ST. ANDREWS, Scotland -- Sometimes, Flora Selwyn walks the streets of her beloved St. Andrews and wonders if these are its final days. This morning, she's giving a tour, showing the two halves of her town: the one under threat and the one still hidden, just out of reach. She slips into a university quadrangle and looks sadly at the silent thorn tree.

"There used to be doves here," she says. "They were said to be souls of departed divines. I don't know why they got rid of them. They were white doves. That's the tree that Mary, Queen of Scots was supposed to have planted."

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St. Andrews
John Murray/Getty Images

The town is full of things that used to be. Chain stores are replacing once deeply rooted family businesses. Some stay. Some don't. Locals can't afford the space and big companies aren't committed to the town. She points at an empty store front, a recently shuttered wine shop.

"Here's what happens," she says. "They come and they go. This used to be an elegant tea shop when I was a student."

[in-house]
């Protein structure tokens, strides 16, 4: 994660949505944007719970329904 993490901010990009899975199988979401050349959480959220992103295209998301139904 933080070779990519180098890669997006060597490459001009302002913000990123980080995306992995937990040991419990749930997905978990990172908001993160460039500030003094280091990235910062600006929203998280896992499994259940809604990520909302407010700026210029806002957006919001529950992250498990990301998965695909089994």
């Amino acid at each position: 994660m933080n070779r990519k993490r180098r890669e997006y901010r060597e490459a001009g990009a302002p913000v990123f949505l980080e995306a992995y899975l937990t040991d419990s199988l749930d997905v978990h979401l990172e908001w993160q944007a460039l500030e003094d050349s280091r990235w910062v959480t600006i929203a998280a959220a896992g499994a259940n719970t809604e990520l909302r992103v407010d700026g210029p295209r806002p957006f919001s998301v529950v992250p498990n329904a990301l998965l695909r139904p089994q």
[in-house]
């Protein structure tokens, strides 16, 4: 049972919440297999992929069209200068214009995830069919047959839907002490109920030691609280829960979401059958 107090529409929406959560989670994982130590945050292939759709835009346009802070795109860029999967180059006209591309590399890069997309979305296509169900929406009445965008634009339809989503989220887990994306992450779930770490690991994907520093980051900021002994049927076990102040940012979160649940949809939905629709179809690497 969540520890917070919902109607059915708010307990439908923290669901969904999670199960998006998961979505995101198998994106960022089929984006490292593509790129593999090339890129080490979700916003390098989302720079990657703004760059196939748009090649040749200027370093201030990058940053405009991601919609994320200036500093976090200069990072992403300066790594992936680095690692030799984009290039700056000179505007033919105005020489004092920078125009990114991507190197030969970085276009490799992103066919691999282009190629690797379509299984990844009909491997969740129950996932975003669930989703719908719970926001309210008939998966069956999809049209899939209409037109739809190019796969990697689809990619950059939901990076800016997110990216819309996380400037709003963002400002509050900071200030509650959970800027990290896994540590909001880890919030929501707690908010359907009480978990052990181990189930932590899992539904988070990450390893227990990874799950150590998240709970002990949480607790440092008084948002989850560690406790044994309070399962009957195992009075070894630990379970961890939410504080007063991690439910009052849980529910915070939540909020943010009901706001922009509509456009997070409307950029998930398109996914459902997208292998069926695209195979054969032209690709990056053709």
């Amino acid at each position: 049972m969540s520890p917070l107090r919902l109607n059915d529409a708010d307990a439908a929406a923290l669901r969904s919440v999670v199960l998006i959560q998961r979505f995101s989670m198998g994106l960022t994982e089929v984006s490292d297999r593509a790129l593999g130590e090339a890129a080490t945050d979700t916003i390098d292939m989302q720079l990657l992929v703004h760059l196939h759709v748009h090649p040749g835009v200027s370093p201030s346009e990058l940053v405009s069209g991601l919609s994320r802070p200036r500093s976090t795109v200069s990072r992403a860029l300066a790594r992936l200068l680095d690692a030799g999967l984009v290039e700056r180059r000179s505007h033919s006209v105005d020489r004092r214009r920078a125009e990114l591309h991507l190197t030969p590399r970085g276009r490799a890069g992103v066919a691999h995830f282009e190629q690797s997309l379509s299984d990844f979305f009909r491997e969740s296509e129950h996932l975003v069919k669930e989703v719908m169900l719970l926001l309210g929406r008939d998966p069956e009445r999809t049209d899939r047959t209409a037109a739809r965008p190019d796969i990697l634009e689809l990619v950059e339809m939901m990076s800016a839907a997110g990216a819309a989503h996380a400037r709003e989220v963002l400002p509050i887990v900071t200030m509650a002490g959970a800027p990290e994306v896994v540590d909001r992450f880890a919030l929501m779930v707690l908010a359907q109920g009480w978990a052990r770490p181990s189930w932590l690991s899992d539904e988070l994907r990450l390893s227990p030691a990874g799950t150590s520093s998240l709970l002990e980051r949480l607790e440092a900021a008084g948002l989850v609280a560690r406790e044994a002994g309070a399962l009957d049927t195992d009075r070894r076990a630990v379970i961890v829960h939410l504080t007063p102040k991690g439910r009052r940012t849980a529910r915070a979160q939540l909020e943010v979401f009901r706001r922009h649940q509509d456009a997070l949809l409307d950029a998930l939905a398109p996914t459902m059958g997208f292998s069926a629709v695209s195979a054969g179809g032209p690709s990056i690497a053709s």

Selwyn walks down the end of Market Street, and that's empty, too. You'd never know that a half mile away, the Open Championship is gearing up, with tourists flooding this small town. St. Andrews, she says, is really three separate places: the golf course, the university and the town itself. She runs a local magazine; one reason for starting it was to open a dialogue between the three factions in town, she says.

They don't mix much. Students, many the children of wealthy London gentry, call the middle-class parts The Badlands. Golfers almost never venture past the hotels and restaurants within a few blocks of the Old Course. The last time the Open was here, Selwyn says, the British tax auditors investigated some St. Andrews' businesses because they didn't believe sales actually dropped when the circus came to town.

The townspeople have long been caught in the middle, but now they're being pushed out entirely. The same families have lived for a half-dozen generations in St. Andrews. But this group has been mostly priced out. Selwyn walks the streets, and where children once played, there is now silence. Once, when it would snow, she could count on the kids to push if her car got stuck on drifts. No more. Many families can't pay the astounding real estate prices, and the best property is sold to resort-seekers and wealthy students.

"The children who come back can't afford to buy a house in the town," she says. "According to the EU, the town is no longer viable."